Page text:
The first thing the city did was to reduce the hours and increase the wages of the employees. Then free uniforms were added, along with five days’ holiday each year on pay. This increased consideration for the employees now costs the department something like $500,000 a year. The council did not stop here. Hauls were lengthened and fares cut down 33 per cent. To-day one may ride a half-mile for a cent; two and one-third miles for two cents; and three and a half miles for three cents. For fares are arranged on the zone system. You pay for what you get. The main thing is, what does the average rider pay? In 1905 it was 1.89 cents, while the average fare charged per mile was nine-tenths of a cent. Of the 195,000,000 passengers carried, 30 per cent, paid but one cent, 60 per cent, but two cents, and only 10 per cent, of the total number carried paid more than the latter sum. All fares in excess of two cents might be abolished and the earnings would hardly show it.
And the cost to the city for carrying the average passenger (not including interest charges) was just under one cent in 1905. An examination of the earnings and expenses shows that the Glasgow tramways could pay all operating expenses, could maintain the system, could pay local taxes the same as a private company, and still carry passengers at a universal fare of one cent. It could do this, and make money. On the basis of last year’s earnings it would make about $75,000, even if there was no increase in traffic. For the operating expenses and maintenance charge in 1905 were $1,884,150. If the 195,767,519 passengers carried had paid one cent each, the earnings would have been $l,957,675.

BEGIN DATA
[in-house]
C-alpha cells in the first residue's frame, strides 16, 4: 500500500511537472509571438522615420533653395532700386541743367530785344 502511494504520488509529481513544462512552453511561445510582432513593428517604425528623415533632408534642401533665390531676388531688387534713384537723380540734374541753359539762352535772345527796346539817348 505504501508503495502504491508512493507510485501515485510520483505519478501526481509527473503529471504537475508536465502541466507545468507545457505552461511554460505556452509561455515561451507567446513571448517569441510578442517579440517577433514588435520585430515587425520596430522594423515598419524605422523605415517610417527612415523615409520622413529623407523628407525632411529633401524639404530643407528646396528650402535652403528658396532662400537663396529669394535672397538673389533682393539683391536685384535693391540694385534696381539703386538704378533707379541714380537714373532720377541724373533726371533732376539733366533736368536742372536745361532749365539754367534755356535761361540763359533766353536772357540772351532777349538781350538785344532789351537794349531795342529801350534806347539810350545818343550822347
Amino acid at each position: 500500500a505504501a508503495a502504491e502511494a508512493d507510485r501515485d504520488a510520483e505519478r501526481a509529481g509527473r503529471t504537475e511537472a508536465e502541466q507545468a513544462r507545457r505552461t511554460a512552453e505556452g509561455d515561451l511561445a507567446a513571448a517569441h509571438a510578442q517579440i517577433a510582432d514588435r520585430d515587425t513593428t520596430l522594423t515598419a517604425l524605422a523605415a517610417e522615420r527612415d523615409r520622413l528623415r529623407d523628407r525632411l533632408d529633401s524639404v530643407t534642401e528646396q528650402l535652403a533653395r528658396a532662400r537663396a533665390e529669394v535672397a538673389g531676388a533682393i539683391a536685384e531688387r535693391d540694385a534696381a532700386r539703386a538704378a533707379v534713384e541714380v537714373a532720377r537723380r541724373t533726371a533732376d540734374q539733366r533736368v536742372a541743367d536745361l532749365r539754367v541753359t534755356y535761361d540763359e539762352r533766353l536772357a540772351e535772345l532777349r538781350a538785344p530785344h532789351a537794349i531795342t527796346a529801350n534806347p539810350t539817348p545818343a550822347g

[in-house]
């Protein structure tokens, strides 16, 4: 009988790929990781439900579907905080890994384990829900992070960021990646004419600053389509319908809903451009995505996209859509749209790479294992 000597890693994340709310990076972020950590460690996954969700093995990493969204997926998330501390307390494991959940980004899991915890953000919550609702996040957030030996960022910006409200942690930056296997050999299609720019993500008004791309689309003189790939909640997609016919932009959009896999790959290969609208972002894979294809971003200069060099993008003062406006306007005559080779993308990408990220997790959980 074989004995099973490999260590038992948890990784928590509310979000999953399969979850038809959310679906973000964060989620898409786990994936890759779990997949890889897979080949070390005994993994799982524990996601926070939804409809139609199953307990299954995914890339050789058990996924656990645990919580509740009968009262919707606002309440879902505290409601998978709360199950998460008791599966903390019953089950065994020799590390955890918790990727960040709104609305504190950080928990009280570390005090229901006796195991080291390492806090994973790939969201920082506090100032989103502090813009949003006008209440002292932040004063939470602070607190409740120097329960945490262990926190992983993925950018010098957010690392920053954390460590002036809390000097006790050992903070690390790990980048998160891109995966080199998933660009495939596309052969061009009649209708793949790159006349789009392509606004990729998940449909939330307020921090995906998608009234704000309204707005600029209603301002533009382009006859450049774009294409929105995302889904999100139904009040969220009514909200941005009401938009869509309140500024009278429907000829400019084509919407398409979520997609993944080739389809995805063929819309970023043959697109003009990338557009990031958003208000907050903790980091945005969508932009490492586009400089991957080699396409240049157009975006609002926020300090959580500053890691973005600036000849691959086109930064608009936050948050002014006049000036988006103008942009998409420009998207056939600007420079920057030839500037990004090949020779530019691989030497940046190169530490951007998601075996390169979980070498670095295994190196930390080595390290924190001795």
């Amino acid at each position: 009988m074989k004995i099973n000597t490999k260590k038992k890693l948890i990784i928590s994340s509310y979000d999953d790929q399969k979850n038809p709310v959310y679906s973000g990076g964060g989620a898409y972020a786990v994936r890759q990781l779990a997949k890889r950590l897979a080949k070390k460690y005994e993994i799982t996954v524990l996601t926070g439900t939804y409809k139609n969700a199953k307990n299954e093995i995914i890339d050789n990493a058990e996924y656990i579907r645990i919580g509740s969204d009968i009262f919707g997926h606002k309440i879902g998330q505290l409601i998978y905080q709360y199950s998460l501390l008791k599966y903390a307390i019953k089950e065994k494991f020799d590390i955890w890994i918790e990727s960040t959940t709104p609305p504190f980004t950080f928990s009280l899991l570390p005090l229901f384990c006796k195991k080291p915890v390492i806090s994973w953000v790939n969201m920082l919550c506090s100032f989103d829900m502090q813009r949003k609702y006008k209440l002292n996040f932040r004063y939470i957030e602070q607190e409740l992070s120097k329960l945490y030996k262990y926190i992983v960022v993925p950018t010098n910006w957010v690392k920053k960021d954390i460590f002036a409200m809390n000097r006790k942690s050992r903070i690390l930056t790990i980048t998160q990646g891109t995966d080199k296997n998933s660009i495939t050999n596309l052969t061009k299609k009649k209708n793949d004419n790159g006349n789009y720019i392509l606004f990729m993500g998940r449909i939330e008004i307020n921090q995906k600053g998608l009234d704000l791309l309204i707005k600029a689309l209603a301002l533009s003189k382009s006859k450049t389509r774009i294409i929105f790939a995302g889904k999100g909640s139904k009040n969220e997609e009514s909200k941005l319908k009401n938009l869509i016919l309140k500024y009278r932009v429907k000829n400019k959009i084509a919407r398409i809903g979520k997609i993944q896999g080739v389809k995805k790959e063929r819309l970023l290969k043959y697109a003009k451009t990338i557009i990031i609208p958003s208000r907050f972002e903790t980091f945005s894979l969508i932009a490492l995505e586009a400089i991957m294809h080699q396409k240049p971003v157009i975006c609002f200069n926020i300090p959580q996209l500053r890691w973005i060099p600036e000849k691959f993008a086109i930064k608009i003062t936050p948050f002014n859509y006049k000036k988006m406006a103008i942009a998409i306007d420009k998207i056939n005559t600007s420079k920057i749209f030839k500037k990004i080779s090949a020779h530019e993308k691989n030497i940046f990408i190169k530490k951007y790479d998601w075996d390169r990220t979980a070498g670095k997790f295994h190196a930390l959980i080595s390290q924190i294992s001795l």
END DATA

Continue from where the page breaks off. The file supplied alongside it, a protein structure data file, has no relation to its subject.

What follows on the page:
But there would be an increase in traffic. Glasgow proved that in 1894 when it reduced its fares by 33 per cent. In three years’ time the number of passengers carried doubled: by 1905 the number had more than thribbled. This was accompanied by a great increase in the mileage of the system, as well as the electro equipment of the lines. But all over England they say it’s cheap fares and good service that make municipal dividends on the tramwavs. The chief complaint in Glasgow is that the tramways make too much money. The man who rides protests mildly that his fare should be still further reduced, or the length of his ride extended.